IN MANY ways, the arc of Racheli Ibenboim’s life has followed the standard life path expected of young women growing up in the Gur Hasidic court in Tel Aviv.Her formative years were spent in strictly gender-separated environments, both at home and at the Beit Yaakov seminary she attended for high school.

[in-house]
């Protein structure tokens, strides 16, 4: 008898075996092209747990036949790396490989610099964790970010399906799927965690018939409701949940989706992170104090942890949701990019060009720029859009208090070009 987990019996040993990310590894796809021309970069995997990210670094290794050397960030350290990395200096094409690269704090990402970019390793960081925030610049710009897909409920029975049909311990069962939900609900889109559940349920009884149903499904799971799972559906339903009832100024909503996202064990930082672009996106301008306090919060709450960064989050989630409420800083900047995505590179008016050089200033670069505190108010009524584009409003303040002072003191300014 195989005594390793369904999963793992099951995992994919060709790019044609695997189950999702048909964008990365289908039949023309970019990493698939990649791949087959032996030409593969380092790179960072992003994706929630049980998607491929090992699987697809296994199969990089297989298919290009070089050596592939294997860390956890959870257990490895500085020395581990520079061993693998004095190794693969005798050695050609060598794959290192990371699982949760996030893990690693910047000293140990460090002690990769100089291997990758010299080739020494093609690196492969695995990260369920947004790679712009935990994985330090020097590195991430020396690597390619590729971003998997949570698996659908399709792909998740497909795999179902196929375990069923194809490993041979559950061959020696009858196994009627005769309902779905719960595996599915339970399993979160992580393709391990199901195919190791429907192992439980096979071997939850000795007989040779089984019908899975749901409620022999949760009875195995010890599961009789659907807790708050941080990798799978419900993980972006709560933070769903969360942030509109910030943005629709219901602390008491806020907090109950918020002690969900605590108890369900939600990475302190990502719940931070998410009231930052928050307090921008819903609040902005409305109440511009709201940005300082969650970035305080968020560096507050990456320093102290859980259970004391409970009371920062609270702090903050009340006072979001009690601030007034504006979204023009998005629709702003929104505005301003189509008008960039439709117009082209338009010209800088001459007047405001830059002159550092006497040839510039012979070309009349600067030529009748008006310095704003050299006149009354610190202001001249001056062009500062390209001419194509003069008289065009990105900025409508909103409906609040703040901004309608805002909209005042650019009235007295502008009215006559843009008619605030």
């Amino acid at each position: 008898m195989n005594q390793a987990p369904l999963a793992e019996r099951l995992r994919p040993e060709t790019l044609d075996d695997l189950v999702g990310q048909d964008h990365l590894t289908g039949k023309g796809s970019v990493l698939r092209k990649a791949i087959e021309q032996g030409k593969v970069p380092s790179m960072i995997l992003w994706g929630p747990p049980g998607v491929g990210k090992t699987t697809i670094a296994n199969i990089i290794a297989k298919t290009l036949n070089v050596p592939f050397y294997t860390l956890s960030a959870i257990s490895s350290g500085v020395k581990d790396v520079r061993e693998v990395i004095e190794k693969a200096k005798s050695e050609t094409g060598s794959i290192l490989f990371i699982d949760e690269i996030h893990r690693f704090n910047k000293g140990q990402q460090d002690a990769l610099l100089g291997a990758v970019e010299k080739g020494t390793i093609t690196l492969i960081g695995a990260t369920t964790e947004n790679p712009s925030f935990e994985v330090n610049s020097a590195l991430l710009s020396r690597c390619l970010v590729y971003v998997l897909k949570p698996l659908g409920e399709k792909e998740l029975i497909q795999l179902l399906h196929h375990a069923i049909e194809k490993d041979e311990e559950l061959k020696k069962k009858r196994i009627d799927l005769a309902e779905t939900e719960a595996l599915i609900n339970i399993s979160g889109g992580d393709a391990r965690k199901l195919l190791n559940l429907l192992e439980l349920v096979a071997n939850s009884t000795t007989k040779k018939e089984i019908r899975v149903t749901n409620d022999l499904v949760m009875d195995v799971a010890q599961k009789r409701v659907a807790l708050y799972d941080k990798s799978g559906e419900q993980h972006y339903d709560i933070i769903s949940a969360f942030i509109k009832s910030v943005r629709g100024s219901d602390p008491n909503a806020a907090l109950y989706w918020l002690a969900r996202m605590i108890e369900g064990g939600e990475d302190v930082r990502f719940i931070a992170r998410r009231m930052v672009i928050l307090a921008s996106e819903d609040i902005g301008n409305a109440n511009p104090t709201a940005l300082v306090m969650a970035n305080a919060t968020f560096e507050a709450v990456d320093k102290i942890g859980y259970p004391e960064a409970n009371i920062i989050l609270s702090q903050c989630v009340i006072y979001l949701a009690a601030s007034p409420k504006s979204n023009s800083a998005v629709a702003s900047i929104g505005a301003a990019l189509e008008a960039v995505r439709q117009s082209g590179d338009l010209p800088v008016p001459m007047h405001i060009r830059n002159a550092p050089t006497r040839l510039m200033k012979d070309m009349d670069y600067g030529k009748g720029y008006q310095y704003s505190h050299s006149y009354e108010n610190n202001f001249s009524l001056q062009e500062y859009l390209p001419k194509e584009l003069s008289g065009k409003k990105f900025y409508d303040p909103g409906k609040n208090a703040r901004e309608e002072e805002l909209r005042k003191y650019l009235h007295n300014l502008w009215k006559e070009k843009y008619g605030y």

She married her husband, Binyumin, at the age of 18, seven months after becoming engaged to him on their first and only “date” ‒ a 20-minute meeting at her sister’s apartment. Their eldest daughter arrived on their first anniversary, and she fully expected to help support the family with the teaching credentials she had earned as a teenager.Reality soon hit, however, when Ibenboim realized that the Haredi (ultra- Orthodox) community is oversaturated with primary and preschool teachers.Soon after beginning her job search, she began a career at a Haredi advertising company, and by the age of 23 she was appointed CEO of Meir Panim, a large charitable organization.Today, at age 30, Ibenboim is a mother of two and has cemented her place as a social entrepreneur in the ultra-Orthodox community with a variety of projects under her belt. Her accomplishments include founding Movilot, a coalition of organizations providing leadership training for ultra-Orthodox women, and she serves as chairwoman of the Women’s Committee for the Telem Center, an educational organization for Haredi girls who have been expelled from school, and has observer status at the Knesset Committee on the Status of Women.It is an impressive résumé, and one that has given her a front-row seat to a community that is caught in the throes of a monumental battle between the forces of progress and modernity, on the one hand, and a community ethos that is deeply conservative, on the other.“People are right to be amazed when they look at Haredi society, and at Haredi women in particular,” Ibenboim tells The Jerusalem Report. “On the one hand you’ve got a very closed community in which the women earn academic degrees and make virtually all the money. It’s the women who are going out [of the community] to work every day. In that situation, you would usually expect the women to hold power inside their communities and hold decision-making roles.“But, in fact, we believe strongly that our main role in life as Haredi women is to support our families and to allow our husbands to learn Torah.“Yes, it’s a rejection of many things that Western culture so admires, and it shows that Haredi women have largely taken all this and not succumbed to all of the side effects that we might have predicted would have surfaced from academic education and from working outside our communities.”In the nearly 40 years since prime minister Menachem Begin agreed to subsidize a “society of learners” model in exchange for Haredi political support for settlement building in Judea and Samaria, the ultra-Orthodox population in Israel has exploded. (The Central Bureau of Statistics says there is no indication of how many ultra-Orthodox there were in Israel in 1977, but according to Library of Congress figures, Haredi draft exemptions have spiraled in recent decades.Prior to the 1977 election, exemptions were limited to 800 per year. Following the election, caps were removed and draft exemptions grew to 17,017 in 1987; 26,262 in 1995; 28,772 in 1997, and 61,000 by 2010).At the same time, the societal ethos that emerged of encouraging full-time Torah study for men drove the community to grinding poverty. The Haredi community responded to the increasing acceptance of non-traditional values in general society by building ever higher walls to guard against what they felt was a grave threat to ultra-Orthodoxy.On the whole, women have stepped up to address the resultant poverty, especially since the turn of the century. The number of ultra-Orthodox women who work outside the home has grown from 51 percent in 2003 to nearly 80 percent today, which is higher than the national average for Israeli women.To deal with those employment needs, there has been a dramatic increase in higher education for ultra-Orthodox women, with 65 percent today having either completed or are in the process of completing college degrees, compared to just 23 percent in 2007. That, in turn, has opened up the Internet to them, which is perhaps the biggest game-changer of them all.“It is clear that Haredi women are the powerful right hand of the ultra-Orthodox world, both in terms of supporting the community financially and in terms of preserving Haredi values and passing them on to the next generation,” Naomi Perl, director of the Mandel Programs for Leadership Development in the Haredi Community, tells The Report. Perl, who holds a master’s degree in music education from the Levinsky College of Education and a teaching credential from the Beit Yaakov Teachers Institute, has guided generations of students and community leaders through the complexities of modern-day ultra-Orthodox life.“On the one hand, the playing field has been evened out ‒ everybody has equal access to knowledge. And, on the whole, Haredi women are more educated and have more money [than the men].Now, many people think this will lead to the collapse of our society, and especially of the hierarchy upon which our society is built. But what we are seeing is exactly the opposite. Our girls have been educated with such a deep, powerful, emotional love of Torah, and they are phenomenally ideological. You can see it when they pray, or just while talking to them ‒ they really consider it a privilege to work to support their families, thus making it possible for their husbands to study in kollel,” Perl says.STILL, SOME academic observers argue that the triumvirate of education, employment and exposure to the outside world will inevitably lead to fundamental changes in Haredi society.“Haredi schools continue to be a bastion of traditional values with an uncompromising message that women should be reserved and unassuming, and especially that they should fall in line with the views of their husbands and rabbis, says Dr. Lee Cahaner, chairwoman of the Multidisciplinary Studies Department at Oranim College of Education and a researcher at the Israel Democracy Institute.“But that creates a strong discrepancy for women, who go to work at Migdal Insurance or IBM or the Prime Minister’s Office, where they are expected to confidently state opinions, disagree with their bosses when necessary, to harbor career aspirations and even display a certain type of assertiveness. All of which means it requires a dramatic adjustment when a woman arrives home from work and is expected to revert to her role as traditional homemaker, wife and mother,” Cahaner tells The Report.To the outsider, ultra-Orthodox women appear to navigate this divide with a clearly defined “lens” that defines interpersonal relationships in accordance with the surroundings. At work, women take care to balance the professional need for outspokenness with a keen sense of reserved confidence and inner modesty.In addition, social interactions are largely guided by a “lens” of social context.Every woman interviewed for this article was friendly, engaging and passionate.Shabbat meals at many of their homes, on the other hand, would be segregated events where interactions with male guests would be limited to a formal “Shabbat shalom” greeting and a polite thank you at the end of the meal.“I’d say that Haredi women go to work with a sort of spiritual ‘raincoat’ that helps preserve their identity,” says Cahaner.They go out to the world with a mindset of seeing everything and understanding the world around them, but they take great care not to ‘get wet.’ “Even so, there is still potentially some community blowback. Those who work in the secular world have the support of their husbands, but often, the extended family will shun the working woman, either because they fear change, losing influence or because of jealousy. As a result, many women hide the fact that they work in a mixed-gender environment,” she says.Cahaner, who is secular, predicts that the experience of supporting a family will eventually lead to women demanding larger roles in decision making.And in some ways, this is happening.Last year, a group of women (including Ibenboim) called on the ultra-Orthodox not to vote in national elections unless women were represented on the election slates for the United Torah Judaism and Shas parties.Another group, led by 34-year-old Ruth Kolian, went one step further by creating the ultra-Orthodox women’s party Ubezchutan, which ran in the elections a year ago and made waves in the community even though the group failed to win a seat.Ultimately, however, Haredi women say that although the ultra-Orthodox world is experiencing a series of changes, they also stress that the community is still very conservative and slow to adjust.“The community’s embrace of modernity is selective.” Dr. Tehila Kalagy, a researcher at Ben-Gurion University of the Negev in Beersheba tells The Report.“Most people see higher education primarily as a tool to support our families, and only then as a means for personal realization. Yes, the Internet has played a role in harming spirituality, but that will be temporary. That will balance out, and we will swing back to simplicity and authenticity.”Ibenboim contends that “women are in a unique position to balance the demands and expectations of the workplace with those of Haredi society. In the yeshiva world, boys focus entirely on Talmud and halakha, but they don’t learn anything about Haredi philosophy or ideology.“The decision to live apart from general society has trampled, or at least pushed under the carpet, these sorts of meaningful ideological questions, at least for boys, but these issues are an important part of girls’ education. As a result, women are well placed to navigate the sharp clash between the two divergent worlds,” says Ibenboim.“Overwhelmingly, Haredi women are a conservative force in the community, not a force for change,” Ibenboim concludes.All the ultra-Orthodox women interviewed for this article agreed with Kalagy’s assessment that they want to remain ultra-Orthodox. All said that they, and nearly all the working Haredi women they know, ask the rabbis for their views about work, child rearing, etc. They also all agreed that they want their husbands to learn Torah, and their boys to become Torah scholars, as well.“For both men and women, that is our primary identity. It is what gives us strength and vibrancy,” says Naomi Perl.“It’s who we are. Haredi women are certainly not going to let that change.”